If you're seeing this message, it means we're having trouble loading external resources on our website.

If you're behind a web filter, please make sure that the domains *.kastatic.org and *.kasandbox.org are unblocked.

Main content
Current time:0:00Total duration:4:26

The Pre-Raphaelites and mid-Victorian art

Video transcript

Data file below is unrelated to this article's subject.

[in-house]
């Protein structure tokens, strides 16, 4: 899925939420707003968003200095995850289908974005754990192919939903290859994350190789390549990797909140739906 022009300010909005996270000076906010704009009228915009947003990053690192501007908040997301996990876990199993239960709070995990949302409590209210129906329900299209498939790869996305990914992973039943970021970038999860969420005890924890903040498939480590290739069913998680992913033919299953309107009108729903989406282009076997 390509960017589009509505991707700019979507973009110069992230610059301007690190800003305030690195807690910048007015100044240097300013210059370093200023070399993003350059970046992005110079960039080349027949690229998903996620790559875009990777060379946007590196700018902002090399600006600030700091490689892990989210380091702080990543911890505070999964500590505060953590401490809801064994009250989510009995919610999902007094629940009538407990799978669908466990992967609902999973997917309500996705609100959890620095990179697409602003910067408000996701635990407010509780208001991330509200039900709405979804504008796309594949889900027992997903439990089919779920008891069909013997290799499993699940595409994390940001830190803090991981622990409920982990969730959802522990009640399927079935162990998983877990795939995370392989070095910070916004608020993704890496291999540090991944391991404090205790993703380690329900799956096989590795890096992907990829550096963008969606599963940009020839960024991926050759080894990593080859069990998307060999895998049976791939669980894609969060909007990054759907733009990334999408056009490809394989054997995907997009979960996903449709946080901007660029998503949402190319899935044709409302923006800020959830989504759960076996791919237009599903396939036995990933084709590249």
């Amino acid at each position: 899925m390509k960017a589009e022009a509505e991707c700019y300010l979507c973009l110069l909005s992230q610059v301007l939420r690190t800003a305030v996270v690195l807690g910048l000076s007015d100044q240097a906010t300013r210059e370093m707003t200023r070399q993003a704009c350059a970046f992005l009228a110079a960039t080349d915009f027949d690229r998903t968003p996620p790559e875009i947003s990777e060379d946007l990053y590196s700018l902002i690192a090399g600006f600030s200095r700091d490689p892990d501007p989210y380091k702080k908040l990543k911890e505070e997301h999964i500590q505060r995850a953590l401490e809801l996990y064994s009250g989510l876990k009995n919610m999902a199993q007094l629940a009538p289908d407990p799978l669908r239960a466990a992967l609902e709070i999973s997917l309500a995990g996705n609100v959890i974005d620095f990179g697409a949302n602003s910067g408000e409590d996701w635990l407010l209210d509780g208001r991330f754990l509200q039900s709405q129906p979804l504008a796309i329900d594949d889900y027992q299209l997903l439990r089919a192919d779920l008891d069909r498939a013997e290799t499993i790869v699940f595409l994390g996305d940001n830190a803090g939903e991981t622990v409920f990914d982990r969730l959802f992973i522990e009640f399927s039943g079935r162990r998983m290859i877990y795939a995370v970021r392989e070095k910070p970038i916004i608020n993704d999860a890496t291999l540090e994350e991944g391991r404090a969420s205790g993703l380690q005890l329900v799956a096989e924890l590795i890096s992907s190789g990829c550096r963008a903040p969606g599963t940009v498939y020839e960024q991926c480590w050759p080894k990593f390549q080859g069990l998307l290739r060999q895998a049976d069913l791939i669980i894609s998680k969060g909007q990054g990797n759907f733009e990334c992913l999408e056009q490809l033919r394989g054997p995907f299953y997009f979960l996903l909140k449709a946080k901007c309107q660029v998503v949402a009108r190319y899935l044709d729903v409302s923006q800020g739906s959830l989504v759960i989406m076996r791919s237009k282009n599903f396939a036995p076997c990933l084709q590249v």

so we're looking at William dices peg valve a Kent a recollection of October 5th 1858 it must be a very specific date there's actually even a comet in the sky in the center which probably was a specific event visible on a particular date in 1858 that notion of the particular of the specific seems critical throughout the whole canvas he's painting the cliffs there so carefully and specifically and really everything in the painting from the objects in the foreground through the stone in the background is painted very carefully obviously William Dyce has been influenced by the pre-raphaelite movement but there is a kind of specificity in a kind of intricate detail that speaks to it although the colors are much more subdued and the subject is a more standard image of the Seacoast of the resort right yeah although we don't see a kind of modern life scene of vacationing on the resort in a simple way we have I think much more mysterious and disconcerting image of figures who seem strangely isolated from one another across the foreground a child who looks out and two women who are separately engaged in collecting seashells these are all I think members of the artist family and then a woman on the right who heads in yet another direction with some figures who are also kind of isolated strewn across the background and it's obviously you know late in the day it's low tide but the figures are very small in relationship to the landscape and there's a clear sense I think of human being smallness in relationship to nature are aw and wonder at nature I think that makes sense especially with a comment right and those grand cliffs and the distance of the Vista and in a way the artist is also using color I mean even though the women and boy are dressed in relatively subdued colors those are still among the brightest colors in the canvas and they do stand out as something different and apart not only from each other but from the landscape the landscape they exist really apart from them and a kind of timelessness he seems to be interested in details that seem almost scientific a strata of the cliffs seemed to be particularly carefully rendered as if he had been studying geology yeah and I think there is some sense that dice was interested in geology and just the enormous interest at this time in nature and science and amateur science and I think about the women collecting seashells right they're being collected for their beauty or but also as scientific specimens there's a sense of timelessness there's also a sense of the measuring of time by the strata on the cliffs by the Sun going down you know there's a sense of the passage of time I mean this almost reads to me as a memento mori in a way maybe reminder of death is too strong I feel like I have been on holiday with my family in places just like this doing similar activities and so it becomes very poignant I think about dice himself the artist on this day with his child with his family in this place that removes one from one's everyday life and puts one in touch with something that's more mysterious whether that mystery is in in science and nature or whether the mystery is in God I think that's exactly right because we have the sense of the specific day the specific moment but we also have a sense of the eternal here of the way in which this scene is encapsulated within as much grander scene of the solar system of the universe and so our lives here in the year 2010 are in some ways not so different from William dices in 1858 we still go on holiday we go to places like this we live in a modern industrial in world that we escape from to places like this that take us someplace else